October 2nd, 2016
Review by Mark Schwab
Douglas Reese has always been an intensely personal filmmaker. His narrative features and short films always carry that personal edge from his superb PAZUZU to his recent feature WARWICK. You can feel the authenticity sweating up there on screen where his stories and characters (and yes, even his performances as an actor) come from a place deep inside his soul. It's brave filmmaking to interpret your demons as a storyteller in such a way that the audience can't help but understand that this time it's personal. They may not always traditionally "work" as movies but they are always worthy of watching and impossible to just dismiss.
Well now Reese is really working without a net with his new documentary THE TRASH. This film isn't just personal...it's his actual past. And it isn't just an interpretation...it's his personally recorded video evidence of a severely dysfunctional family where booze, drugs, guns and poverty all contribute to a fever swamp of childhood trauma. Imagine Harmony Korine's GUMMO played out for real.
We are cautiously introduced to Reese's story via grainy VHS home movie tapes. It begins somewhat reasonably as he is raised by his caring grandparents when his mother runs off with her addict boyfriend (and Reese's father) at age 17. However, when Reese is 8 years old his grandparents divorce and his mother takes back custody. From there Reese is subjected to a violent stepfather his mother clings to despite how dangerous he is to her and her children. Any sense of stability is shattered as they move from trailer park to trailer park, county to county, state to state...often under the threat of arrest or imminent violence.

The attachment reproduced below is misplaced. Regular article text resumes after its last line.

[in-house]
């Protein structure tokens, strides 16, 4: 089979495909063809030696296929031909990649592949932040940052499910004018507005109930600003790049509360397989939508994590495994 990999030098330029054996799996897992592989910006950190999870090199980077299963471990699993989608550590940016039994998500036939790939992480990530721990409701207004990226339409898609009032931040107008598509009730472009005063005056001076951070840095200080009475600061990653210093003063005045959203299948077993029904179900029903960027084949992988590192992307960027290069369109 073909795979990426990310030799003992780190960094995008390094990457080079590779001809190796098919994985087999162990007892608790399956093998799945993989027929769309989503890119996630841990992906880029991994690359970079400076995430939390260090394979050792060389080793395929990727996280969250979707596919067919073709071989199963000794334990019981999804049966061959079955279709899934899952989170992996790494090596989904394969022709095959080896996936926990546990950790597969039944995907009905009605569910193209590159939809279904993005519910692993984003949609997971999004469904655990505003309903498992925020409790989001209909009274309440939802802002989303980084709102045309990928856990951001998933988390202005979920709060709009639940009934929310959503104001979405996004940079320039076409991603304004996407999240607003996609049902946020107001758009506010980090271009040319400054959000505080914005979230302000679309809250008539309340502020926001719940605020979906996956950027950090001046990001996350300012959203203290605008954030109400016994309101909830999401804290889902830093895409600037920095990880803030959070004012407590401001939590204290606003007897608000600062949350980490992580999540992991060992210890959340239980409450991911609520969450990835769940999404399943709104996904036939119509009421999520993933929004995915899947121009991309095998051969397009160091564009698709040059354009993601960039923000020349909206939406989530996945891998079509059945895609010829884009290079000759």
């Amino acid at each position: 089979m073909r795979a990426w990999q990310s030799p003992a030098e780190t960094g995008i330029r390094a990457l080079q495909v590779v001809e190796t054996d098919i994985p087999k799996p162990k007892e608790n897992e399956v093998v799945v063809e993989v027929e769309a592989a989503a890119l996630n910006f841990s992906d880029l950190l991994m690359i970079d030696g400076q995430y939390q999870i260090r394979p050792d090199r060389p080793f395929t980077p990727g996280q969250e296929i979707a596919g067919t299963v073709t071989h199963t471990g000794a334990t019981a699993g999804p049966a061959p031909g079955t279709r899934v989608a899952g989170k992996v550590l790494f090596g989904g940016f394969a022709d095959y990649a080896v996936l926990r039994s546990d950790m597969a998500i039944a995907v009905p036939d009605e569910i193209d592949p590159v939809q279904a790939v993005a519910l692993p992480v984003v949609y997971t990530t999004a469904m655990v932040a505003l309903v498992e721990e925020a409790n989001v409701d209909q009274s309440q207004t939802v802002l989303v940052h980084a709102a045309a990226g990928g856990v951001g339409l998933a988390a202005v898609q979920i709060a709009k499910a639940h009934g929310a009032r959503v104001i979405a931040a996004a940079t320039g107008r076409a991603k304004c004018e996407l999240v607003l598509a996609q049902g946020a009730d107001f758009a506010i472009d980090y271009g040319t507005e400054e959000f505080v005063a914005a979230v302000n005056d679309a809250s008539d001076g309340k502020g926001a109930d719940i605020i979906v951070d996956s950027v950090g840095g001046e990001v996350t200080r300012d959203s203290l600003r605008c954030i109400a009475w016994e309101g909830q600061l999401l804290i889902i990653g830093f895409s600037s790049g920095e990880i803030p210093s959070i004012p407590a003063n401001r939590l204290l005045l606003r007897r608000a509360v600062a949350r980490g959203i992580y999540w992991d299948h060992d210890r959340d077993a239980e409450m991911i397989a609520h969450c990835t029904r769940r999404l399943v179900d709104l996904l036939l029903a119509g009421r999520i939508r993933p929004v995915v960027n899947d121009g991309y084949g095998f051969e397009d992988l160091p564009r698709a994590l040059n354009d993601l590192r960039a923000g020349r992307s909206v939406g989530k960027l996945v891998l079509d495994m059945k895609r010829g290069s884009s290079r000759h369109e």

Somehow Reese is able to hide in his room and find an escape in watching movies over and over again. It isn't long before he gets ahold of a video camera and starts recording as much of his environment (and the monsters who inhabit it) as possible. It's here that I was reminded of the amazing Terry Zwigoff documentary CRUMB where Robert Crumb used his cartooning skills to claw his way out of insanity while the rest of his family succumbed to mental disorders. In THE TRASH, you can see that Reese channels all the hurt and fear through his camcorder lens allowing himself to "see" this awful situation from a different perspective. It might not be much but it got him through the day - just enough to keep him going. I also think it was an ingenious way to protect himself - it is visibly noticeable at times when one of the violent boyfriends calms down just a bit when he knows there is a camera trained on him.
Eventually, though, Reese becomes homeless and alone before he's even 18 years old. This section culminates in an incredibly painful sequence where, totally alone and hopeless, he desperately tries to make a documentary of a state fair in a small Ohio town. At the end of the day's filming, he turns the camera on himself and totally bares his soul. It's devastating and a very rare visual record of someone emotionally hitting rock bottom.
I don't think it gives too much away to say that Douglas Reese really did escape that hellhole and seems to be doing very well today. In fact, that is my one quibble with THE TRASH in that he kinda quickly glosses over the details of how he actually pulled himself up from the abyss. I'm sure there is more to that story. Maybe it doesn't matter too much but there is one thing for sure - most of us probably wouldn't have survived Douglas Reese's childhood intact. And he's got the tapes to prove it.